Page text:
- Daily schedules: When are you free and most productive? For Toni Morrison, who had young children when she first started writing, it was the time before sunrise. For H. P. Lovecraft, it was at night.
- Routines: Although many say that writers have to write in the morning every single day, the best writing schedule, in my opinion, is one that makes sense for your own life. Do note that even if you have an established writing routine, it may change according to life circumstances. It’s important to be flexible and willing to try new approaches when you feel like your established routine no longer works.
- Writerly tendencies: What genre captivates you, and what genre comes most intuitively to you? Note that these may not necessarily be the same! Personally, I started writing with the intention of writing fiction, but have since written more poetry and nonfiction. I’d encourage you to learn how to write in all three genres—what you find may surprise you!
- Poetry: this is probably a form that most, or all of us, have only encountered as children. While much of the poetry we’re exposed to in school or in books follow strict forms and rhyme schemes, contemporary poetry offers a huge variety of forms for the beginning poet. As a genre that emphasizes precision and compression, poetry is a great starting point for all writers.
- Fiction: the possibilities in this genre of imaginative writing are truly endless. For starters, there is a sizeable range when it comes to length, and one may choose to write flash fiction (usually fewer than 1,500 words), short stories (15,000-30,000), novellas (30,000-50,000), or novels (50,000 and above). For the beginning writer, it can be helpful to break down this expansive genre into the following subgenres.
- Mainstream fiction are those that have national and often global appeal. Examples are novels like J. K. Rowling’s Harry Potter series, Kazuo Ishiguro’s Never Let Me Go, and Khaled Hosseini’s The Kite Runner.
- Genre fiction comprises writing that appeals to specific audiences, and include such sub-genres as sci-fi, mystery, romance, and fantasy.
- Books like F. Scott Fitzgerald’s The Great Gatsby and Alice Munro’s Dear Life, on the other hand, would fall into the category of literary fiction. Literary fiction is often studied in schools and universities for the contributions that they have made towards furthering the field of fiction writing. For more on literary vs genre fiction, check out this article.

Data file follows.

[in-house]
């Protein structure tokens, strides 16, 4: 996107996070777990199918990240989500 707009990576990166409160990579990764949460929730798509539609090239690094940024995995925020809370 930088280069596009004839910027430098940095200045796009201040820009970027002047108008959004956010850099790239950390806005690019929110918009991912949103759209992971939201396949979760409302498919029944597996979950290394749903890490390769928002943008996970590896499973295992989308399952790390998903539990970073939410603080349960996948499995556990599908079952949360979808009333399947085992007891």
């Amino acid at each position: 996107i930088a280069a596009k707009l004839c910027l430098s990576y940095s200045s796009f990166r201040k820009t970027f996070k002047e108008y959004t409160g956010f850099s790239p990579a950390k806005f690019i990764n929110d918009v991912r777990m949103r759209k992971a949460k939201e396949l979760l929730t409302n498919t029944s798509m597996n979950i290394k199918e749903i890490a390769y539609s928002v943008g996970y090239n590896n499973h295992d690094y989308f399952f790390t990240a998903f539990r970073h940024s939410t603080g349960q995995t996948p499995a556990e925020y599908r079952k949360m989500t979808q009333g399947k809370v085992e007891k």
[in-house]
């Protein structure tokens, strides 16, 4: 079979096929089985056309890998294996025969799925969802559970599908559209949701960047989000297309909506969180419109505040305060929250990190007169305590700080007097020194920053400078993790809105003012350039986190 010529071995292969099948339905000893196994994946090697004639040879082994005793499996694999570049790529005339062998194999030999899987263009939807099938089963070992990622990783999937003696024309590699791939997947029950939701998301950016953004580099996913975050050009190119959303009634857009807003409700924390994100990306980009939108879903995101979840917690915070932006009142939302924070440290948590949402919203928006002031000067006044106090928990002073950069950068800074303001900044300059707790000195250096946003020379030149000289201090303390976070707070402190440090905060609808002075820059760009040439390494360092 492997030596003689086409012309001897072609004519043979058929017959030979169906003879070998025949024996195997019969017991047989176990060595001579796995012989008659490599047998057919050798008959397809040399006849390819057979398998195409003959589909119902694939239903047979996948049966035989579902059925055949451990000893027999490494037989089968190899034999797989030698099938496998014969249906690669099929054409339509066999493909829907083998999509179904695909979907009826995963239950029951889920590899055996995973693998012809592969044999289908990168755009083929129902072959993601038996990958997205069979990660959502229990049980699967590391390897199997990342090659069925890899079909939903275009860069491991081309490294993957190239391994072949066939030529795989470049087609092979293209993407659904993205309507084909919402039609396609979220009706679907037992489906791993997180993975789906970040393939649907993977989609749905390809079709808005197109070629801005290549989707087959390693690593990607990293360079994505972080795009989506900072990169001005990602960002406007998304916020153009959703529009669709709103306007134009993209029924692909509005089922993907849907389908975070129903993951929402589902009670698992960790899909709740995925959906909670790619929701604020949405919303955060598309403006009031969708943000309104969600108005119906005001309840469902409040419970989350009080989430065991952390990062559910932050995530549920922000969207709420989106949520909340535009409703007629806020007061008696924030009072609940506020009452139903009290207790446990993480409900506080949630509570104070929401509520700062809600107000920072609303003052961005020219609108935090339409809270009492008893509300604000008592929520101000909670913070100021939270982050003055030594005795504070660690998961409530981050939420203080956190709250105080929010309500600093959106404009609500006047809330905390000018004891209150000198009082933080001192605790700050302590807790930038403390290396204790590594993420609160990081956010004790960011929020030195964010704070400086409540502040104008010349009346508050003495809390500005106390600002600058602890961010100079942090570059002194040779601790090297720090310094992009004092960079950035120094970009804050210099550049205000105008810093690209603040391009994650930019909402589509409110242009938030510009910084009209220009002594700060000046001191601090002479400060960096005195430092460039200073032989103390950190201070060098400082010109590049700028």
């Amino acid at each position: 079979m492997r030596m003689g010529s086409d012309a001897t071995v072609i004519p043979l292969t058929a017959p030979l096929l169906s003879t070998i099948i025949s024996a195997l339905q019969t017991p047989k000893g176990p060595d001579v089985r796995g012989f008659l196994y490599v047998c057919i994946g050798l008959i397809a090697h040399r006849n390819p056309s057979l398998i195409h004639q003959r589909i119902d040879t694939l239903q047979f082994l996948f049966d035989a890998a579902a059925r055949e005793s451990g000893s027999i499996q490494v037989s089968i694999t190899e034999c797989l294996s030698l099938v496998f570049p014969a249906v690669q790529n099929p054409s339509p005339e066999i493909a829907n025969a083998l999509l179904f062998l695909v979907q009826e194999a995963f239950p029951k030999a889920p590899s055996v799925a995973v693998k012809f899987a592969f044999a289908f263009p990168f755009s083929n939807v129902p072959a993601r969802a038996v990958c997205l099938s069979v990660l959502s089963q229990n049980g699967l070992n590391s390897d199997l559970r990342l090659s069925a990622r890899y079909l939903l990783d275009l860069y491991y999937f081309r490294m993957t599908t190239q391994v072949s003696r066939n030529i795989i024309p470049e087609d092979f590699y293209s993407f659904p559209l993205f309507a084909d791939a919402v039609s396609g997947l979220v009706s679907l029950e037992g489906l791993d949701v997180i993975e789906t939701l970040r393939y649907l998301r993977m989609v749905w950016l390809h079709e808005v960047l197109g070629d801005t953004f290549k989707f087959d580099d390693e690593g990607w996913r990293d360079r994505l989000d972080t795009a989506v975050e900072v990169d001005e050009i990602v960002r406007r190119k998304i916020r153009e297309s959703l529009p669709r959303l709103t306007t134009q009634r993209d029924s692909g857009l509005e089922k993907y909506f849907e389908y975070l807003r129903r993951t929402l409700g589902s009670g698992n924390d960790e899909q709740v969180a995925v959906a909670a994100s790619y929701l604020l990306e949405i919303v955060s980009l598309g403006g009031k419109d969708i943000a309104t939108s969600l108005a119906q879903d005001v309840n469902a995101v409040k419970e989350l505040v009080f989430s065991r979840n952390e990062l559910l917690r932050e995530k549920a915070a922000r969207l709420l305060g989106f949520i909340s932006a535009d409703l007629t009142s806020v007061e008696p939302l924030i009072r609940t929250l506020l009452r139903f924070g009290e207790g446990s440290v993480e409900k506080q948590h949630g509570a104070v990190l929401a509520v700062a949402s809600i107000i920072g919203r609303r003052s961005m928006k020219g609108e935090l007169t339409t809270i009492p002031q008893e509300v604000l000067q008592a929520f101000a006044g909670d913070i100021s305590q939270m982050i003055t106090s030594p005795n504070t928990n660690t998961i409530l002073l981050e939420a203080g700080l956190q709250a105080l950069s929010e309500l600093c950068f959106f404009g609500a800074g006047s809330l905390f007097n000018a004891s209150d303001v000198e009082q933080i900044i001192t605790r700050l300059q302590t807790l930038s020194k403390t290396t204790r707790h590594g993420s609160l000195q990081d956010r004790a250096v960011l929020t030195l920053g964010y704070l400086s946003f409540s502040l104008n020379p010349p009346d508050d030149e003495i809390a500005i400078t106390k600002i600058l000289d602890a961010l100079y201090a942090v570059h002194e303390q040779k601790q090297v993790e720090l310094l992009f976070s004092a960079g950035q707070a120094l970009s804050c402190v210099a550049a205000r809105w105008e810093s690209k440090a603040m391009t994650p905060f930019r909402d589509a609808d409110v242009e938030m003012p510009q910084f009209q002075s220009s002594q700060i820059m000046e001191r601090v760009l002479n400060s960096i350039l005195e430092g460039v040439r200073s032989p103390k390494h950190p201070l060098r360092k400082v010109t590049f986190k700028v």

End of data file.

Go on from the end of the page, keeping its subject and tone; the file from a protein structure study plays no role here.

- Creative Nonfiction: of these three main creative writing genres, this is perhaps the most elusive. Defined by writer Lee Gutkind, as “true stories, well told,” creative nonfiction is an exciting genre of writing that has gained a significant cult following in the past two decades. Of its many subgenres, the most well-known is perhaps the memoir. Check out this article for more on creative nonfiction.
8. How to Learn to Write: Seek resources
While writing is mostly a solitary activity, don’t underestimate the power of having a community! A writing group keeps you accountable, teaches you how to learn to write professionally, and provides a safe space for you to workshop an early draft. An authentic writing community, however, can be difficult to come by outside of a writing course.
For more tips on learning to write, I recommend the following books:
- On Writing: a Memoir of the Craft by Stephen King
- Bird by Bird: Some Instructions on Writing and Life by Anne Lamott
- What I Talk About When I Talk About Running by Haruki Murakami
- Recollections of My Nonexistence by Rebecca Solnit
- The Writing Life by Annie Dillard
Learn How to Write at Writers.com
Learning to write can seem intimidating, but it’s important to remember that all writers started where you are: at the beginning. Remember to take things slow—habits are built gradually and consistently—as you build your writing routine into your everyday life.
For more resources on learning how to write, check out our weekly writing tips, as well as our upcoming course calendar.